Relaxation and sedation – Oral Health Foundation – New Update 2023
We are a small group of passionate dental professionals who have been writing for the public for over 10 years. Our mission is to provide accurate, up-to-date oral health information so people can make informed decisions about their dental care.
We know that excellent oral health is essential for overall health and well-being, and we are committed to helping our readers achieve and maintain healthy teeth and gums.
Is there anything that can help me with my fear of the dentist?
Yes. Some people are so frightened of the dentist that they will not go for dental treatment. They can overcome their fears with relaxation or sedation. Dentists today are sympathetic about these feelings, and you can ask your dental team about these ways to help.
What is sedation?
Your dentist may recommend an intravenous or ‘IV’ sedation. This is given by injection, either in the back of your hand or in your arm. The dose will depend on the amount of treatment needed and how long it will take to complete.
How will IV sedation in the surgery affect me?
You become drowsy and are not aware of having any treatment, but you are still able to co-operate with the dentist. The effects of sedative medicine take some time to wear off and your dentist will tell you how long the drugs will take to clear from your body. You won’t be able to drink alcohol, drive or work machinery during this time.
What else can help?
You can be helped to feel relaxed by ‘relative analgesia’, sometimes called ‘inhalation sedation’. This means breathing in a mixture of nitrous oxide and oxygen (‘gas and air’) which quickly leads to a pleasant, relaxed feeling. The dental team puts you at ease at the same time, by talking softly and suggesting what you feel. You are still conscious all the time, although you may be a little drowsy, and any treatment given causes you no discomfort.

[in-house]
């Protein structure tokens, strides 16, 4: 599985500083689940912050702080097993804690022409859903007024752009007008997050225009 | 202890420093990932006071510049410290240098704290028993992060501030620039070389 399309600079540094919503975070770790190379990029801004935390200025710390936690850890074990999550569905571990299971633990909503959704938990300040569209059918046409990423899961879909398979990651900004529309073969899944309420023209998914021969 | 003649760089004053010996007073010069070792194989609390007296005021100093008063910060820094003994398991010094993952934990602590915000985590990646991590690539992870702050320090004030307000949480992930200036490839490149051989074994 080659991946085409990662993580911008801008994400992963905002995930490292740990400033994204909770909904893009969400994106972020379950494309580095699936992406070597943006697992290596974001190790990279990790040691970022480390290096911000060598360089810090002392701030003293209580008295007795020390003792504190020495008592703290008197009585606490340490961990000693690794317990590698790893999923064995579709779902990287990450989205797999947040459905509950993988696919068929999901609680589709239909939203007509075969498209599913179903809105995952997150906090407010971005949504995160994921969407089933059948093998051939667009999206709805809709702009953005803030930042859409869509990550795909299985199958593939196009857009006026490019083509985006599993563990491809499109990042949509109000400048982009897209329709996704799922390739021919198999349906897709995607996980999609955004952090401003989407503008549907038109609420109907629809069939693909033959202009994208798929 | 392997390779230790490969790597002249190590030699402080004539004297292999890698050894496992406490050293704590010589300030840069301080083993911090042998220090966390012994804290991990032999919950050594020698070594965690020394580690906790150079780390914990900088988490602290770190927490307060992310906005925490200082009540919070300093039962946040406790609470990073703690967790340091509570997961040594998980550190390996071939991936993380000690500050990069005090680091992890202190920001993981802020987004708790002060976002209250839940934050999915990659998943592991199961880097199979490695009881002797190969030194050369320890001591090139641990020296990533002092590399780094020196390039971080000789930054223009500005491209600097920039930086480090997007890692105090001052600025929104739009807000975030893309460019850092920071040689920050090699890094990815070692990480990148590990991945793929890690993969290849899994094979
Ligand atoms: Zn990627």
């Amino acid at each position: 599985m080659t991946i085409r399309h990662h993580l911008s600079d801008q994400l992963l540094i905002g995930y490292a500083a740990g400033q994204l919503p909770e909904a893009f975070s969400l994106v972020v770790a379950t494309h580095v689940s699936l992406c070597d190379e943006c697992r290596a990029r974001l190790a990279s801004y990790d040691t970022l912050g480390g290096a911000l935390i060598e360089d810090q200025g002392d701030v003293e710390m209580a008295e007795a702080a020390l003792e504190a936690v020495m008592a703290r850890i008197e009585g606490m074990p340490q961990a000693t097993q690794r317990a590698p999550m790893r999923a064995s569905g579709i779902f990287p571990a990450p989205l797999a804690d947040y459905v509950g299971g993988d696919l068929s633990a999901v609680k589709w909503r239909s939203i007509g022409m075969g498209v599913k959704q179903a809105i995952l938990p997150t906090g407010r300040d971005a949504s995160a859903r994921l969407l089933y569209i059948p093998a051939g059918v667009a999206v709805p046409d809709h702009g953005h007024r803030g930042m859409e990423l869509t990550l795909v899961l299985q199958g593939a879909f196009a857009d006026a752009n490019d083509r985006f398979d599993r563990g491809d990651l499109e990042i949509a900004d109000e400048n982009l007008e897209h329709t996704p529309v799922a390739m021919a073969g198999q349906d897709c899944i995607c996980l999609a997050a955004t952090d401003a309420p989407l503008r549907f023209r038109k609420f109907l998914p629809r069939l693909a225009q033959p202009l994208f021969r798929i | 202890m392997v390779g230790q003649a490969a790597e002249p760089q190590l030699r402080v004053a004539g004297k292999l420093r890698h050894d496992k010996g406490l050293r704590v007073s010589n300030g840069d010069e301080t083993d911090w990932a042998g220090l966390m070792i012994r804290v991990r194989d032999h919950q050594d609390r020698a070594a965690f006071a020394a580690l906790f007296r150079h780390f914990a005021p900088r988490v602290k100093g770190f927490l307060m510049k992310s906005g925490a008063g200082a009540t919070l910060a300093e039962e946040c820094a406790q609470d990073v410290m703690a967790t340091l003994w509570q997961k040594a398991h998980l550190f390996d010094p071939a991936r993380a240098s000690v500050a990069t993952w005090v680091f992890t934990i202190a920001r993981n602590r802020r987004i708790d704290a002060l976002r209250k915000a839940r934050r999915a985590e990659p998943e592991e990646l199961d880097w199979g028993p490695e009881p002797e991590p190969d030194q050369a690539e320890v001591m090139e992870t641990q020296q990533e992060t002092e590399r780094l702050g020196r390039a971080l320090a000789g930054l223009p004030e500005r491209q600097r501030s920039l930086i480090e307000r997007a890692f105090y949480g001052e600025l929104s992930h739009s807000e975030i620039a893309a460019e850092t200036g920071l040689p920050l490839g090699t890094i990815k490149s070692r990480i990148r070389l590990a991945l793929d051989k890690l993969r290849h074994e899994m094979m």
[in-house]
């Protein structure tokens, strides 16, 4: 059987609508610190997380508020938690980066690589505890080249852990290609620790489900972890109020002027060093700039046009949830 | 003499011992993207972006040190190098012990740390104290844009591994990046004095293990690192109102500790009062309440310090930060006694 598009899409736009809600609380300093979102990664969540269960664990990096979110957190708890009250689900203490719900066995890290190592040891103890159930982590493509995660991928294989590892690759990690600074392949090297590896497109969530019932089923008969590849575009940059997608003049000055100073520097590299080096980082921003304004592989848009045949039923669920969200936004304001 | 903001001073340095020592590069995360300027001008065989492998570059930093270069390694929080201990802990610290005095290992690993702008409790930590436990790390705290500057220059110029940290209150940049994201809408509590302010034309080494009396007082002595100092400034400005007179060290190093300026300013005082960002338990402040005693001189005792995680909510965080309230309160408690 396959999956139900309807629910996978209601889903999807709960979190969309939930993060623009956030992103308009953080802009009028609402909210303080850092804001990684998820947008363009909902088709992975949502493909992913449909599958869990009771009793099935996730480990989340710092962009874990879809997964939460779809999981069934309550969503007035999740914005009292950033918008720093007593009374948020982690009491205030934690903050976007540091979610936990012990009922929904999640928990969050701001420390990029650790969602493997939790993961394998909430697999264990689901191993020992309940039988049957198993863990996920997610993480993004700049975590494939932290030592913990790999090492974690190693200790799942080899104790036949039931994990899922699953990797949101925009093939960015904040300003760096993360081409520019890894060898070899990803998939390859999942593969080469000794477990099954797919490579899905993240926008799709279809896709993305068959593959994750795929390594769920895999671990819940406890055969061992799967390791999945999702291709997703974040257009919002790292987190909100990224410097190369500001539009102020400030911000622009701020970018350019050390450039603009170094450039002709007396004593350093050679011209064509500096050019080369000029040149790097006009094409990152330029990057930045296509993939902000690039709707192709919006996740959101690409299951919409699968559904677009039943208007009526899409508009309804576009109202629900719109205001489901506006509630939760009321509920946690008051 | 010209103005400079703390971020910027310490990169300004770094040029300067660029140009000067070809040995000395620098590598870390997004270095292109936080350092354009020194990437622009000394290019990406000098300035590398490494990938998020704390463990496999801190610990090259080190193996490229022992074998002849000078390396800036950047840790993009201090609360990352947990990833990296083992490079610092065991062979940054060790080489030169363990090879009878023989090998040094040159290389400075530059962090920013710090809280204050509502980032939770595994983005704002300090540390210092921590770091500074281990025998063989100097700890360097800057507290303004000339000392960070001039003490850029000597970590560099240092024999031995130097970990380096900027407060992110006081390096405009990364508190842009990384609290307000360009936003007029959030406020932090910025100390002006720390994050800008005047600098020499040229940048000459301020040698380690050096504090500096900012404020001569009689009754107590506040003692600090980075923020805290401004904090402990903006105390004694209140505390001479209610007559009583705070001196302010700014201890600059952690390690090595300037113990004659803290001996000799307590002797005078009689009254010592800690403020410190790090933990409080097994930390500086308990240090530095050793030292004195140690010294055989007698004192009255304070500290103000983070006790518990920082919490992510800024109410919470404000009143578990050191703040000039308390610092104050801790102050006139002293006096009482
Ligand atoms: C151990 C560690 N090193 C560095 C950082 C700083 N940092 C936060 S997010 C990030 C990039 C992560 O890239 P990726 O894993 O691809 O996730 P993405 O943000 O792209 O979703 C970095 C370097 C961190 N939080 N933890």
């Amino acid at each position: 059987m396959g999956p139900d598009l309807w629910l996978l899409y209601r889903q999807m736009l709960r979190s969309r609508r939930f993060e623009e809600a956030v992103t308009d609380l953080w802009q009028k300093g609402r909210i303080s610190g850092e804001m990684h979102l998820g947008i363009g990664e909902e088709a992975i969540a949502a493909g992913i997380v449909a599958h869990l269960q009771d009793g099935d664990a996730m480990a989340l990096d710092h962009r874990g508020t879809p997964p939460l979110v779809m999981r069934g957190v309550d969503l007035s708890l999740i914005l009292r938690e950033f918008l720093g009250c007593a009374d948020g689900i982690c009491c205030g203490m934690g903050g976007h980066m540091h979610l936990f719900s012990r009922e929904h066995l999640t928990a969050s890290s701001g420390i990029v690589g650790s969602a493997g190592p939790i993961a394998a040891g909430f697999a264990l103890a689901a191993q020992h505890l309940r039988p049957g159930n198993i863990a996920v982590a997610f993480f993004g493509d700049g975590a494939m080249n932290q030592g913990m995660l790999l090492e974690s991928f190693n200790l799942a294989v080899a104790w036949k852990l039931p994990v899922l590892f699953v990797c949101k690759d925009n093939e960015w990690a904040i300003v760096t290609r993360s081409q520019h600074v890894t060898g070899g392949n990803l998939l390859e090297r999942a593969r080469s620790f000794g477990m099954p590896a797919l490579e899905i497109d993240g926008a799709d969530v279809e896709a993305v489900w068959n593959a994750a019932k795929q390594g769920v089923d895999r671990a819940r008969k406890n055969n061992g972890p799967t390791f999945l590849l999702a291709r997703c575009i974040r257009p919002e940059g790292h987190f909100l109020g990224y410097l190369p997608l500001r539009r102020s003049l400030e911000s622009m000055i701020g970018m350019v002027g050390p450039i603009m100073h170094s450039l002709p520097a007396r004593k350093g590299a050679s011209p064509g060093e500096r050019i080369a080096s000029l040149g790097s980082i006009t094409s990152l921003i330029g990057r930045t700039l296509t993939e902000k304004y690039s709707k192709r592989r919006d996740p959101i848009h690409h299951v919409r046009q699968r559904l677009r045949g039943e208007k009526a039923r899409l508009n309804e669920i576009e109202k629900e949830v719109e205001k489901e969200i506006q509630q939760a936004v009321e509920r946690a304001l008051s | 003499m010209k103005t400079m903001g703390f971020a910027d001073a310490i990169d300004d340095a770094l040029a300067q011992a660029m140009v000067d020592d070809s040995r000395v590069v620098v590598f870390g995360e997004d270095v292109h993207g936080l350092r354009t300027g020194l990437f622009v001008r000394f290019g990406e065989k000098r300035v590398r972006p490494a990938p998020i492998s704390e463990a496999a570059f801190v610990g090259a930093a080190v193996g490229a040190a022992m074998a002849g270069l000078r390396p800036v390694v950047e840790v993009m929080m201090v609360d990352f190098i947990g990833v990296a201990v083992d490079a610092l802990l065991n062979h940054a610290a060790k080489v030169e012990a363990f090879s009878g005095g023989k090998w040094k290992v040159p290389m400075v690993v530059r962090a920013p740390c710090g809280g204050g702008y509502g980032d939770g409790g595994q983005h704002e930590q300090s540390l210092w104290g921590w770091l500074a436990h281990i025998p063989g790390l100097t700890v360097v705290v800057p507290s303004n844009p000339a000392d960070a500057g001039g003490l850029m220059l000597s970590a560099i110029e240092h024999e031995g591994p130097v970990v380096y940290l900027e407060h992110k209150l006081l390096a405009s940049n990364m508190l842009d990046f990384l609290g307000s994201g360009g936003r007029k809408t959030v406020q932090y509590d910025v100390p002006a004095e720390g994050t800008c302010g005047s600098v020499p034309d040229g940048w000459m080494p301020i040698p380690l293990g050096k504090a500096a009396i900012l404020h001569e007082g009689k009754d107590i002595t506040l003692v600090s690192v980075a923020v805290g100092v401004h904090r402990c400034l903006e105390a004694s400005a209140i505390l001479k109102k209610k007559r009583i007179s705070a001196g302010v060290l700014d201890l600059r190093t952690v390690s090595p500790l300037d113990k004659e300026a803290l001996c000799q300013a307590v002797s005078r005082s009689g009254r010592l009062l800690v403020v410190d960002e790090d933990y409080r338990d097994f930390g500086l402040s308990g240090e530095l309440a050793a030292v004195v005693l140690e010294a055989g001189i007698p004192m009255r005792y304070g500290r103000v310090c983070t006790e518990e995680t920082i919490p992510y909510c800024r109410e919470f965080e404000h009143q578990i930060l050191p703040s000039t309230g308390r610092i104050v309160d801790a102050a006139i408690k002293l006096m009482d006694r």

You breathe in the mixture through a nosepiece, which is very comfortable. You can’t overdose on the gas, as the mixture quickly leaves the body if you breathe in one or two breaths of ordinary air. There are no after-effects either, and you can drive a car after about 15 minutes. Many dentists use this safe and effective technique.
How does relaxation work?
When we are faced with a challenge or something we’re afraid of, such as a visit to the dentist, our bodies produce chemicals which make us more anxious. However, we can train our bodies to work against this anxiety, by learning to relax. It’s not possible to be anxious and relaxed at the same time, so learning relaxation helps control our anxiety.
If you are a mother, you may have learned some relaxation techniques in childbirth classes. In fact, almost anyone can learn them. You can practice at home.
Some people find that meditation and yoga work well, too.
What about hypnosis?
Hypnosis is a way of relaxing where you concentrate on suggestions of relaxation given by the hypnotist. It’s a bit like daydreaming, although you are awake and in total control.
How do I know which technique is right for me?
Talk to your dentist. Most people can use relaxation techniques, but relative analgesia and sedation may not be suitable for everyone. Your dentist will tell you. You also need to tell your dental team about any medicines you may be taking, whether or not they are prescribed by your doctor.
How much does it cost?
Talk to your dentist, and discuss the costs fully before you commit yourself to treatment. Always get a written estimate before starting any treatment.
Are there any other techniques that may help before I get to the dentist?
Some people need something more to help them overcome their fears. The dentist or doctor may give you a sedative medicine, either as a tablet or liquid, that you can take before your visit.
How can I look after my teeth?
Follow this simple routine.
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We are a small group of enthusiasts who have been writing dental articles for a few years. We believe that good oral health is the key to a happy and healthy life. Our goal is to provide accurate, up-to-date information on all aspects of dentistry so that our readers can make informed decisions about their oral health.
We know choosing a dentist or dental treatment can be overwhelming, but we hope our articles will help make the process a little easier.